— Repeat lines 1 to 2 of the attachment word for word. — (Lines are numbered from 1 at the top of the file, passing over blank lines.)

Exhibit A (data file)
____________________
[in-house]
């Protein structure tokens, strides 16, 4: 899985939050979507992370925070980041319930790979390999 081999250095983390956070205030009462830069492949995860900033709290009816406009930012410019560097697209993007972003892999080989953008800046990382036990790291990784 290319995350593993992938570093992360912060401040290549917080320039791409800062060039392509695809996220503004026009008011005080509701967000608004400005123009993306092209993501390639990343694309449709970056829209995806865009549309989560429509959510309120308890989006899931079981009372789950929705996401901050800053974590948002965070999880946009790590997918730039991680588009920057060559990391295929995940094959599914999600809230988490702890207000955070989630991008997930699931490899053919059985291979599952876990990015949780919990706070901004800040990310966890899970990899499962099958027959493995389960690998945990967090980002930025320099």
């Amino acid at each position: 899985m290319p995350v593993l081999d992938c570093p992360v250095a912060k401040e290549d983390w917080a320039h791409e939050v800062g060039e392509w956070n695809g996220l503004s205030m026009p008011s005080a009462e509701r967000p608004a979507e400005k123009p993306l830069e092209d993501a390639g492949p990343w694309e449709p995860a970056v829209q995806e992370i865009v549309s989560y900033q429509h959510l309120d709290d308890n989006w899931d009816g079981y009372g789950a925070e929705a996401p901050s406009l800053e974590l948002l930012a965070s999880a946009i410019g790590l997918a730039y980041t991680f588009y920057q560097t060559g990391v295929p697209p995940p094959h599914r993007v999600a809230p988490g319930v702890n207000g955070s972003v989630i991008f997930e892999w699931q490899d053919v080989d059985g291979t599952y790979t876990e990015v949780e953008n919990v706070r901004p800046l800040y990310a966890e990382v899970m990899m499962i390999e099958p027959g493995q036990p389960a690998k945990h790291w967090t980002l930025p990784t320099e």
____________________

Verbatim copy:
[in-house]
């Protein structure tokens, strides 16, 4: 899985939050979507992370925070980041319930790979390999 081999250095983390956070205030009462830069492949995860900033709290009816406009930012410019560097697209993007972003892999080989953008800046990382036990790291990784 290319995350593993992938570093992360912060401040290549917080320039791409800062060039392509695809996220503004026009008011005080509701967000608004400005123009993306092209993501390639990343694309449709970056829209995806865009549309989560429509959510309120308890989006899931079981009372789950929705996401901050800053974590948002965070999880946009790590997918730039991680588009920057060559990391295929995940094959599914999600809230988490702890207000955070989630991008997930699931490899053919059985291979599952876990990015949780919990706070901004800040990310966890899970990899499962099958027959493995389960690998945990967090980002930025320099």